It is worth discussing here the different types of ferroelectric domain boundaries: Ising, Bloch and Néel types. In particular, recent theoretical works claim the possibility of Bloch- or Néel-type domain boundaries in addition to the traditional Ising type in the prototype ferroelectrics PbTiO3, LiNbO3, BaTiO3 and PbZr1-xTixO3.35–42 Since the spatial resolution of our SHGM is much greater than the unit cell scale, it is difficult to quantitatively determine the boundary type only from the present experimental data. Nevertheless, from the viewpoint of the electrostatic energy, the Ising-type TWs are most preferable in ferroelastics because the adjacent domains are nonpolar.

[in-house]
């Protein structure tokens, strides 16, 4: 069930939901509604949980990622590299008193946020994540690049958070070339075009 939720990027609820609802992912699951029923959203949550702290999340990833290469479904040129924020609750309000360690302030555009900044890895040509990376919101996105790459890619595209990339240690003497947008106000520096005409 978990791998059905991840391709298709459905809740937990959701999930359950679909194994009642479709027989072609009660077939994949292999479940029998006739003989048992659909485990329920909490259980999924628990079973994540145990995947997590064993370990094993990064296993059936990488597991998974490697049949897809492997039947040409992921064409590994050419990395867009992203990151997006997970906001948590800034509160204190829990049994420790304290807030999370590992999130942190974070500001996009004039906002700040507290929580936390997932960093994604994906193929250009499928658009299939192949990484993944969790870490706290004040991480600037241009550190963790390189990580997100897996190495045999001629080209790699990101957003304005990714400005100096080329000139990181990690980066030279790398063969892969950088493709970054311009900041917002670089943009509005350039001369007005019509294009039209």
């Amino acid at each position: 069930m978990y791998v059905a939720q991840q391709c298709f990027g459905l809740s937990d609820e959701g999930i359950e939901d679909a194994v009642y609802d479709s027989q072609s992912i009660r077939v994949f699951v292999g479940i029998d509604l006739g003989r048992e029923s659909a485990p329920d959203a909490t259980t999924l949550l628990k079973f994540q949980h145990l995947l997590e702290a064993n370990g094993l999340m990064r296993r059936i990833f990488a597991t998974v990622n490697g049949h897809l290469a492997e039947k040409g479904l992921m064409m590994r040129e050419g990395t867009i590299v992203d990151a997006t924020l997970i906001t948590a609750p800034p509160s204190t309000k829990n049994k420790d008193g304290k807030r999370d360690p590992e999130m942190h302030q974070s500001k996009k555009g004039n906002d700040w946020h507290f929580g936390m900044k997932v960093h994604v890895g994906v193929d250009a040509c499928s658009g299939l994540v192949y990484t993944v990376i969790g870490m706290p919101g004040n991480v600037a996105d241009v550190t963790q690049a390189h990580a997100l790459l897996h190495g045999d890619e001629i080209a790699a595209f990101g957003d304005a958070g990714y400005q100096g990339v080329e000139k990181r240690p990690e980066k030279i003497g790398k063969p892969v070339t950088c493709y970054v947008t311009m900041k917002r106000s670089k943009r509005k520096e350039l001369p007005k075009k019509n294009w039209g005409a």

In ferroelastics, there are two different types of TW called W and W’ walls.43 The W wall is crystallographically prominent, whereas the W’ wall is crystallographically non-prominent. According to Sapriel,44 21 different TWs can be formed as the result of m3mFmmm structural phase transitions, and the plane equations of these TWs are calculated based on the symmetry change at the ferroelastic phase transition. Among them, 9 TWs belong to the W walls and the rest to the W’ walls. To verify which types the observed TWs belong to, the angles between the TWs and the crystallographic axes are calculated. Before applying stresses, they align parallel to the  pc direction. 3D SHGM observation confirms that the TW is almost perpendicular to the (001) surface. Compared with the calculation, the equation of the original TWs is expressed as x = y belonging to the W walls. The stress-induced TW is investigated in the similar way, and it is determined as x = -y, which is also the W wall. Our SHG microscope observation reveals that the W wall is more preferable than the W’ wall under a uniaxial stress, since there is no sign of the appearance of W’ walls.